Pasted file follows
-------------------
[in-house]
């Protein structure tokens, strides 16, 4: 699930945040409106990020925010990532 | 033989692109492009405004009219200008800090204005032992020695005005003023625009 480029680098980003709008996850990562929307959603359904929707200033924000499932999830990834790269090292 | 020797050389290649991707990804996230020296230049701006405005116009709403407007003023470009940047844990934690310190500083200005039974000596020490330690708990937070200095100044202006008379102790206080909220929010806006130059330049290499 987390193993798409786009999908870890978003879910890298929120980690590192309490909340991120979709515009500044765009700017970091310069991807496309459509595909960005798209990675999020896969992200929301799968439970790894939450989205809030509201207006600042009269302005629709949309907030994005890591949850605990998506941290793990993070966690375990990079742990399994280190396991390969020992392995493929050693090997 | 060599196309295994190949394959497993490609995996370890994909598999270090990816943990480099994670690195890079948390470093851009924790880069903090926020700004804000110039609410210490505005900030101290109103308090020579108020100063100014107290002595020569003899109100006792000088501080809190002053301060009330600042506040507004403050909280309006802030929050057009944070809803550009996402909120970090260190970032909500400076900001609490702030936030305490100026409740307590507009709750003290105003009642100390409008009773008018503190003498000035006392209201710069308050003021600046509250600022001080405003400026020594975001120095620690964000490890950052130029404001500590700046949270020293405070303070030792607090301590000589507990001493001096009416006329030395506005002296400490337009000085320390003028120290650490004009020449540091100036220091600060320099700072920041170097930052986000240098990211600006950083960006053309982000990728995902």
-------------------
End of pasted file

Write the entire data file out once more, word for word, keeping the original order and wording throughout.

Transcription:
[in-house]
């Protein structure tokens, strides 16, 4: 699930945040409106990020925010990532 | 033989692109492009405004009219200008800090204005032992020695005005003023625009 480029680098980003709008996850990562929307959603359904929707200033924000499932999830990834790269090292 | 020797050389290649991707990804996230020296230049701006405005116009709403407007003023470009940047844990934690310190500083200005039974000596020490330690708990937070200095100044202006008379102790206080909220929010806006130059330049290499 987390193993798409786009999908870890978003879910890298929120980690590192309490909340991120979709515009500044765009700017970091310069991807496309459509595909960005798209990675999020896969992200929301799968439970790894939450989205809030509201207006600042009269302005629709949309907030994005890591949850605990998506941290793990993070966690375990990079742990399994280190396991390969020992392995493929050693090997 | 060599196309295994190949394959497993490609995996370890994909598999270090990816943990480099994670690195890079948390470093851009924790880069903090926020700004804000110039609410210490505005900030101290109103308090020579108020100063100014107290002595020569003899109100006792000088501080809190002053301060009330600042506040507004403050909280309006802030929050057009944070809803550009996402909120970090260190970032909500400076900001609490702030936030305490100026409740307590507009709750003290105003009642100390409008009773008018503190003498000035006392209201710069308050003021600046509250600022001080405003400026020594975001120095620690964000490890950052130029404001500590700046949270020293405070303070030792607090301590000589507990001493001096009416006329030395506005002296400490337009000085320390003028120290650490004009020449540091100036220091600060320099700072920041170097930052986000240098990211600006950083960006053309982000990728995902």